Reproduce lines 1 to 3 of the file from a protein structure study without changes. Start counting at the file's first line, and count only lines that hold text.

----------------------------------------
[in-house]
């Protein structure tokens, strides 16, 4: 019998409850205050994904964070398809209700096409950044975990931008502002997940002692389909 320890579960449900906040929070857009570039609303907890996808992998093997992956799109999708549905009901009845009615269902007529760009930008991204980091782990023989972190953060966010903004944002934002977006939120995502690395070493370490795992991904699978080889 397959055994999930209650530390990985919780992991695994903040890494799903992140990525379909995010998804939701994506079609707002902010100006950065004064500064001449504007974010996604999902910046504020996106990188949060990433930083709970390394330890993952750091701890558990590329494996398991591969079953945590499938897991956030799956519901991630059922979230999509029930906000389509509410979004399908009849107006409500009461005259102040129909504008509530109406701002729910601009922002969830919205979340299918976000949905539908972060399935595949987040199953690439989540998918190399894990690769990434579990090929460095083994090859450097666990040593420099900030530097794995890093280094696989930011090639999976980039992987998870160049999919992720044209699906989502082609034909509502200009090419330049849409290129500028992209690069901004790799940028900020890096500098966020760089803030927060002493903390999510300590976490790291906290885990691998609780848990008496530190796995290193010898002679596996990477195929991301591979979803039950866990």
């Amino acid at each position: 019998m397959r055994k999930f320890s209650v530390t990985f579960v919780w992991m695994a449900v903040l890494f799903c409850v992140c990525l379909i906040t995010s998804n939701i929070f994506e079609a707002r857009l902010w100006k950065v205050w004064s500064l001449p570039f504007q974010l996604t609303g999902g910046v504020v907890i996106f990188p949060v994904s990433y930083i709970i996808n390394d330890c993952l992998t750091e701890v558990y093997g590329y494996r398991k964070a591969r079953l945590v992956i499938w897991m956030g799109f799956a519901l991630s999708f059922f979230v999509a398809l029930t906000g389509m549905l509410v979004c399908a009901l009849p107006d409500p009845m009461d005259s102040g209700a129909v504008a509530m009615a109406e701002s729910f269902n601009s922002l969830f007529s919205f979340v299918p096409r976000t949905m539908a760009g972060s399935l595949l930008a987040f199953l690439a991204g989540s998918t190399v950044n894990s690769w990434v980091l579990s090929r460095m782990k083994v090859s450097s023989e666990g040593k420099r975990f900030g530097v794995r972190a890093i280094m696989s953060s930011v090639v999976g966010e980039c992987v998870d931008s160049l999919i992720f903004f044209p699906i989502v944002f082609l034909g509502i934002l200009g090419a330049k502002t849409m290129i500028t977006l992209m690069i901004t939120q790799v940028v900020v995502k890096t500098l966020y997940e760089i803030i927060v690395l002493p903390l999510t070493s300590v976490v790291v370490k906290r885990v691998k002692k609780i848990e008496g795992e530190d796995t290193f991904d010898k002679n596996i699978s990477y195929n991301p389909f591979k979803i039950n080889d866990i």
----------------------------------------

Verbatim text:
[in-house]
């Protein structure tokens, strides 16, 4: 019998409850205050994904964070398809209700096409950044975990931008502002997940002692389909 320890579960449900906040929070857009570039609303907890996808992998093997992956799109999708549905009901009845009615269902007529760009930008991204980091782990023989972190953060966010903004944002934002977006939120995502690395070493370490795992991904699978080889 397959055994999930209650530390990985919780992991695994903040890494799903992140990525379909995010998804939701994506079609707002902010100006950065004064500064001449504007974010996604999902910046504020996106990188949060990433930083709970390394330890993952750091701890558990590329494996398991591969079953945590499938897991956030799956519901991630059922979230999509029930906000389509509410979004399908009849107006409500009461005259102040129909504008509530109406701002729910601009922002969830919205979340299918976000949905539908972060399935595949987040199953690439989540998918190399894990690769990434579990090929460095083994090859450097666990040593420099900030530097794995890093280094696989930011090639999976980039992987998870160049999919992720044209699906989502082609034909509502200009090419330049849409290129500028992209690069901004790799940028900020890096500098966020760089803030927060002493903390999510300590976490790291906290885990691998609780848990008496530190796995290193010898002679596996990477195929991301591979979803039950866990």
């Amino acid at each position: 019998m397959r055994k999930f320890s209650v530390t990985f579960v919780w992991m695994a449900v903040l890494f799903c409850v992140c990525l379909i906040t995010s998804n939701i929070f994506e079609a707002r857009l902010w100006k950065v205050w004064s500064l001449p570039f504007q974010l996604t609303g999902g910046v504020v907890i996106f990188p949060v994904s990433y930083i709970i996808n390394d330890c993952l992998t750091e701890v558990y093997g590329y494996r398991k964070a591969r079953l945590v992956i499938w897991m956030g799109f799956a519901l991630s999708f059922f979230v999509a398809l029930t906000g389509m549905l509410v979004c399908a009901l009849p107006d409500p009845m009461d005259s102040g209700a129909v504008a509530m009615a109406e701002s729910f269902n601009s922002l969830f007529s919205f979340v299918p096409r976000t949905m539908a760009g972060s399935l595949l930008a987040f199953l690439a991204g989540s998918t190399v950044n894990s690769w990434v980091l579990s090929r460095m782990k083994v090859s450097s023989e666990g040593k420099r975990f900030g530097v794995r972190a890093i280094m696989s953060s930011v090639v999976g966010e980039c992987v998870d931008s160049l999919i992720f903004f044209p699906i989502v944002f082609l034909g509502i934002l200009g090419a330049k502002t849409m290129i500028t977006l992209m690069i901004t939120q790799v940028v900020v995502k890096t500098l966020y997940e760089i803030i927060v690395l002493p903390l999510t070493s300590v976490v790291v370490k906290r885990v691998k002692k609780i848990e008496g795992e530190d796995t290193f991904d010898k002679n596996i699978s990477y195929n991301p389909f591979k979803i039950n080889d866990i």